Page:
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Why Do Streams Meander?

When you see a stream from the air, from a plane or a satellite photo, one thing is quickly apparent: streams meander. They are sinuous, with channels that bend, curve, or loop. In steep topography, channels are straighter, influenced by slope and confined by valleys. On broad, low-slope plains, streams thread back and forth. Those bends and turns manage the energy of water, as it moves through and over channel terrain, by increasing resistance and reducing channel gradient. The geometry of the meander minimizes the amount of work, or energy expended, while using that same energy uniformly. Streams meander to maintain equilibrium – a dynamically stable form and function.

Remember, streams are transport machines, moving water and sediment from their watersheds relentlessly downslope. Meanders are produced when water in the stream channel erodes the sediments of an outer bend of a streambank and deposits this and other sediment on subsequent inner bends downstream. This process reinforces the riffle-pool structure of a stream. As every angler knows, deep pools form on the outer bends of meanders, with low sloping point bars of accumulated gravel or cobble on the inside bends. In these pool and bend sections, one side of the channel is significantly deeper. Further downstream, moving out of the bend, the channel straightens, and the channel cross-section becomes more uniform through the riffle.

Erosion in a stable stream can be minimal from year to year, but as a meander moves outward and becomes more looped, flows intensify on the outer bends. Eventually, the meander may be cut off from the main channel, forming an oxbow lake. Oxbows along the West Branch Ausable River near Lake Placid, along River Road, are easily visible on Google satellite views; they indicate the river's former path prior to the Ausable's logging era.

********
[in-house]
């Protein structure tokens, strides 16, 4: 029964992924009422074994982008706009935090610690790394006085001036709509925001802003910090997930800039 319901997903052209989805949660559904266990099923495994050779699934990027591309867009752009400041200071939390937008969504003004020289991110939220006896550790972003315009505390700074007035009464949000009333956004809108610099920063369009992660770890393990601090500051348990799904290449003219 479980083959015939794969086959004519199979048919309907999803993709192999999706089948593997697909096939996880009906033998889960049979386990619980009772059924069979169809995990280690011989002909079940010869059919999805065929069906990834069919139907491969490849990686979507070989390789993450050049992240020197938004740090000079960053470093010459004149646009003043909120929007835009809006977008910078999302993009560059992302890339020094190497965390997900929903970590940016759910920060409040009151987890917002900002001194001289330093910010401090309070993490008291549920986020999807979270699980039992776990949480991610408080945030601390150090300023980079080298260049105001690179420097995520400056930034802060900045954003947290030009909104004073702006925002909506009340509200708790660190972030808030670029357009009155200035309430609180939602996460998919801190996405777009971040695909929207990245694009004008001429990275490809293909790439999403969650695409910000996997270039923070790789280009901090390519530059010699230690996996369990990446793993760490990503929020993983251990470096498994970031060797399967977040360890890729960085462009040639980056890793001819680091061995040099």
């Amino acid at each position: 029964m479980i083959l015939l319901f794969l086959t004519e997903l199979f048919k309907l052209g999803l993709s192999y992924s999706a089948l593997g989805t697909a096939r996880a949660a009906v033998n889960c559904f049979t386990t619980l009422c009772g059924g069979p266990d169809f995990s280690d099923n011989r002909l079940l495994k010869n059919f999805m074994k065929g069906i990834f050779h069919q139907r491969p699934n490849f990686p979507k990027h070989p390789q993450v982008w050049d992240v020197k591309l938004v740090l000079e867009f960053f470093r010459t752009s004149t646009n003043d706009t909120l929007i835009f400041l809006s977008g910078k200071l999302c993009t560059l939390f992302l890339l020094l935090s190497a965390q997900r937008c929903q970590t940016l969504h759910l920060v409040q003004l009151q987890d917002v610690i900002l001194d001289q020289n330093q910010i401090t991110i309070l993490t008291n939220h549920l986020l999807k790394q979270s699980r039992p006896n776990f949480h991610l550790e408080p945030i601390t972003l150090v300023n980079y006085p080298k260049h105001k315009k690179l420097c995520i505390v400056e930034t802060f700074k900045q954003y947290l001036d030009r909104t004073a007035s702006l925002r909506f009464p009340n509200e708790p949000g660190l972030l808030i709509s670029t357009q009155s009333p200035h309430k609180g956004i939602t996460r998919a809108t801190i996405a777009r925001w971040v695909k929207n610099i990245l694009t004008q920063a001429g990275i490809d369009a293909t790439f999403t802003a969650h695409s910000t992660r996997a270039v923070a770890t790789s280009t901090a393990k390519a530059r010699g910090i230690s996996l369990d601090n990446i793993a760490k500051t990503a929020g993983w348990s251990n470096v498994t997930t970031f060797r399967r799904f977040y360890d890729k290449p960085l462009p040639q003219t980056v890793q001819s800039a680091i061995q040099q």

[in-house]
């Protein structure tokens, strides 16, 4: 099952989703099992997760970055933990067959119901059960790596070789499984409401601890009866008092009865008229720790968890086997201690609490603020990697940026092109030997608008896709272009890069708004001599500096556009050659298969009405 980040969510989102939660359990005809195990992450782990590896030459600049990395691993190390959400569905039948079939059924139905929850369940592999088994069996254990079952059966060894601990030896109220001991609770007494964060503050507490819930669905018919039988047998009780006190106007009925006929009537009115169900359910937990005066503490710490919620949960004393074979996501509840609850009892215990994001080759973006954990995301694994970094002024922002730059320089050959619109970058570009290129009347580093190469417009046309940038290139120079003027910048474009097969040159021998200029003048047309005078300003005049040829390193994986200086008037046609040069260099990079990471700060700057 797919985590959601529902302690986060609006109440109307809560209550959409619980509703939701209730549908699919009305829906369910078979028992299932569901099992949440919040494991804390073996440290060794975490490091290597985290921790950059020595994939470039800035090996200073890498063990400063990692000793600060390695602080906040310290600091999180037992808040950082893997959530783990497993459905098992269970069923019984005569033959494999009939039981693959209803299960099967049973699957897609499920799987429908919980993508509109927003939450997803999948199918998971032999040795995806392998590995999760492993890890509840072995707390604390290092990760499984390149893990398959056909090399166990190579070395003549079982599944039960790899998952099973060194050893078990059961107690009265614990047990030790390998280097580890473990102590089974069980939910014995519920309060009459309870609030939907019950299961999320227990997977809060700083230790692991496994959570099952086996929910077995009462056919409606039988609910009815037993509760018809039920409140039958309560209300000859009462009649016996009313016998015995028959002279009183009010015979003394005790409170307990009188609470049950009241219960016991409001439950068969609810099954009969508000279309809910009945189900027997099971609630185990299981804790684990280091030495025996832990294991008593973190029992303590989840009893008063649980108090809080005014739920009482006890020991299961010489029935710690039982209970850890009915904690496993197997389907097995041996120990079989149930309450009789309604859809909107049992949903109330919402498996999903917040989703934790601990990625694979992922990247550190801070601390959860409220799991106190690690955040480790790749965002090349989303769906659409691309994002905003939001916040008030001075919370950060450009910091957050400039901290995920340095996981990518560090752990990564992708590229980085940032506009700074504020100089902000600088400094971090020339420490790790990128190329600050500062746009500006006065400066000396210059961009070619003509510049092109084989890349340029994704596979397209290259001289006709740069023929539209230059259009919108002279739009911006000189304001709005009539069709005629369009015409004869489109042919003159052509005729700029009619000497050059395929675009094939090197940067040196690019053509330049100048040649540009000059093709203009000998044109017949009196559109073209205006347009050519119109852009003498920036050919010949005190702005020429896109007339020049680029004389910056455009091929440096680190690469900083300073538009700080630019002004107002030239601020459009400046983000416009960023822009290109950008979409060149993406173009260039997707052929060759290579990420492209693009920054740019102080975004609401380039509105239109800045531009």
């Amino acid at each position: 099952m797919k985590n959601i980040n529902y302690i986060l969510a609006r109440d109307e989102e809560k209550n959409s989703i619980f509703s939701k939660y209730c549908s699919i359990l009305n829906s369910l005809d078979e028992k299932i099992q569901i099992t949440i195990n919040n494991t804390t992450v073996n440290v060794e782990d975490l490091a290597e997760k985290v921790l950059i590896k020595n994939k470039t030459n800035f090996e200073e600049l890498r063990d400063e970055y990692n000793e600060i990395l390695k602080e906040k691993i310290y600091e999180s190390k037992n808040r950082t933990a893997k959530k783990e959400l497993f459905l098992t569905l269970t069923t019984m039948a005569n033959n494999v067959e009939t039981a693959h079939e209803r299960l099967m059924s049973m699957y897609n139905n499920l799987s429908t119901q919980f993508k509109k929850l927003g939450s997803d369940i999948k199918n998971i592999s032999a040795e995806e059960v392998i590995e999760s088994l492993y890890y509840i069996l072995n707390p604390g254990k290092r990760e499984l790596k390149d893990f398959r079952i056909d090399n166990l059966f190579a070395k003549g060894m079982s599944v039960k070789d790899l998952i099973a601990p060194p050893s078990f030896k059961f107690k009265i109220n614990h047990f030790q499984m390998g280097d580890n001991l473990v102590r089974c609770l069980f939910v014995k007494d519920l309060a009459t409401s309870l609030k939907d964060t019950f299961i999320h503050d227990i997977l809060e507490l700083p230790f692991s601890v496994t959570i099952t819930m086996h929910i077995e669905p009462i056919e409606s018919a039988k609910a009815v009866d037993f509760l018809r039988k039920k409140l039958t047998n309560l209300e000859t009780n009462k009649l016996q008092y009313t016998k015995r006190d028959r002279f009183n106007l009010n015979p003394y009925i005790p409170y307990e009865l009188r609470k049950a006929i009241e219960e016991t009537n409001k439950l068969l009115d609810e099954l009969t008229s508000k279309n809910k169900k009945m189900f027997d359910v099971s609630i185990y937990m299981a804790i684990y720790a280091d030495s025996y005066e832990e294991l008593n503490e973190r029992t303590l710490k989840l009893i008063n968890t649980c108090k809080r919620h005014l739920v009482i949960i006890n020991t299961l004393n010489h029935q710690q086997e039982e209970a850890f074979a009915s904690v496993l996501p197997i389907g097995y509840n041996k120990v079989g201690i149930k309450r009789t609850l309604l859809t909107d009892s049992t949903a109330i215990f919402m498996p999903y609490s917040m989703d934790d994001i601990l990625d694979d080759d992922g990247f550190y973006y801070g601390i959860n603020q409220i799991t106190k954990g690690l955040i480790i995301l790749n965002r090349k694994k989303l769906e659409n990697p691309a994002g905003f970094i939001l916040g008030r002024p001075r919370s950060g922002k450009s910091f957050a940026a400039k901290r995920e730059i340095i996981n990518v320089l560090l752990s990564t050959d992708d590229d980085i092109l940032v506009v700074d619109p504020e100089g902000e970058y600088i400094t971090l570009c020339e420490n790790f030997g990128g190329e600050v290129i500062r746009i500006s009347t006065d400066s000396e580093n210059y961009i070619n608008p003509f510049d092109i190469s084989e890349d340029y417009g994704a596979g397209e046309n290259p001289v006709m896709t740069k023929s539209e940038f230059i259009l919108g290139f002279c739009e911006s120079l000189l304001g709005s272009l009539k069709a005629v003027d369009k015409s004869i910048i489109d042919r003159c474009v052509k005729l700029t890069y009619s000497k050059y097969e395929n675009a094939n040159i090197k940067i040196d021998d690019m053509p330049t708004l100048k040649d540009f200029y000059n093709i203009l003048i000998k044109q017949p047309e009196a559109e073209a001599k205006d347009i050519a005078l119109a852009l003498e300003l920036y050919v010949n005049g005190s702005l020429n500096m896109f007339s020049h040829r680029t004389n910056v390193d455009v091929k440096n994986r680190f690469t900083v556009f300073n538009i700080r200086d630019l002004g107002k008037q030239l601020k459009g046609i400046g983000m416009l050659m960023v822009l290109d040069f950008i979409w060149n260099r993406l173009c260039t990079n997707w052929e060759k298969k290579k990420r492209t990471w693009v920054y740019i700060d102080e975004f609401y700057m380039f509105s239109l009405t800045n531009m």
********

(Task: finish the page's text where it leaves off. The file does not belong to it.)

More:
The meander pattern is ubiquitous; it’s difficult to find examples of straight streams of great length and, even then, the deepest part of the channel – the thalweg – will meander within the straight channel. Meander patterns follow a remarkably predictable geometry described by wavelength, radius of curvature, and channel bankfull width – the height on the bank where, at higher flows, water begins to tip onto the floodplain (see figure below). No matter the size of the stream, the wavelength is approximately 11 times the channel width and, invariably, between 10 and 14 times the width. The radius of curvature of the central portion of the channel’s bend averages about 1/5 of the wavelength. Channels throughout the world follow this meander geometry so closely that the form of a large river resembles that of small streams. Without scale, it can be difficult to discern which is which in aerial images.

The wave pattern of a meander shows up in winter as streams ice over. Often the thalweg is the last section to freeze, leaving a sinuous thread of coursing water visible. The Atlantic Gulf Stream also meanders, as shown in the Wikipedia image below. Luna Leopold, a pioneer in the refinement of stream geomorphology and hydrology, notes that the Gulf Stream phenomenon shows that meanders are purely hydrodynamic and not dependent on fixed boundaries or sediment loads.

Meanders reflect the laws of physics. Streams provide a classic case of an open system – allowing mass and energy to flow through and refine its boundaries. For streams managing the flow of water downslope, the opposing needs of minimizing work and uniform distribution of work, or energy, result in compromise. The form that compromise takes is meandering to achieve a dynamic but relatively stable form.

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Understanding that streams meander is essential to living with free-flowing streams. Water is essential to every form of life, and healthy streams provide us with many resources. Caring for them helps ensure that freshwater stays healthy for us and for our environment. Ensuring a stream has room to roam reduces the conflicts that occur when, for example, roads hem in an outer bend or a home is built inside a former oxbow. Wherever possible, minimizing disturbances to a stream’s need to meander – keeping new development off floodplains and away from streams, minimizing the armoring of banks – reduces damage to human infrastructure, protects stream health, and preserves water quality.

 

Top image: Courtesy of Geology is Easy

Middle image: adapted from K.A. Lemke

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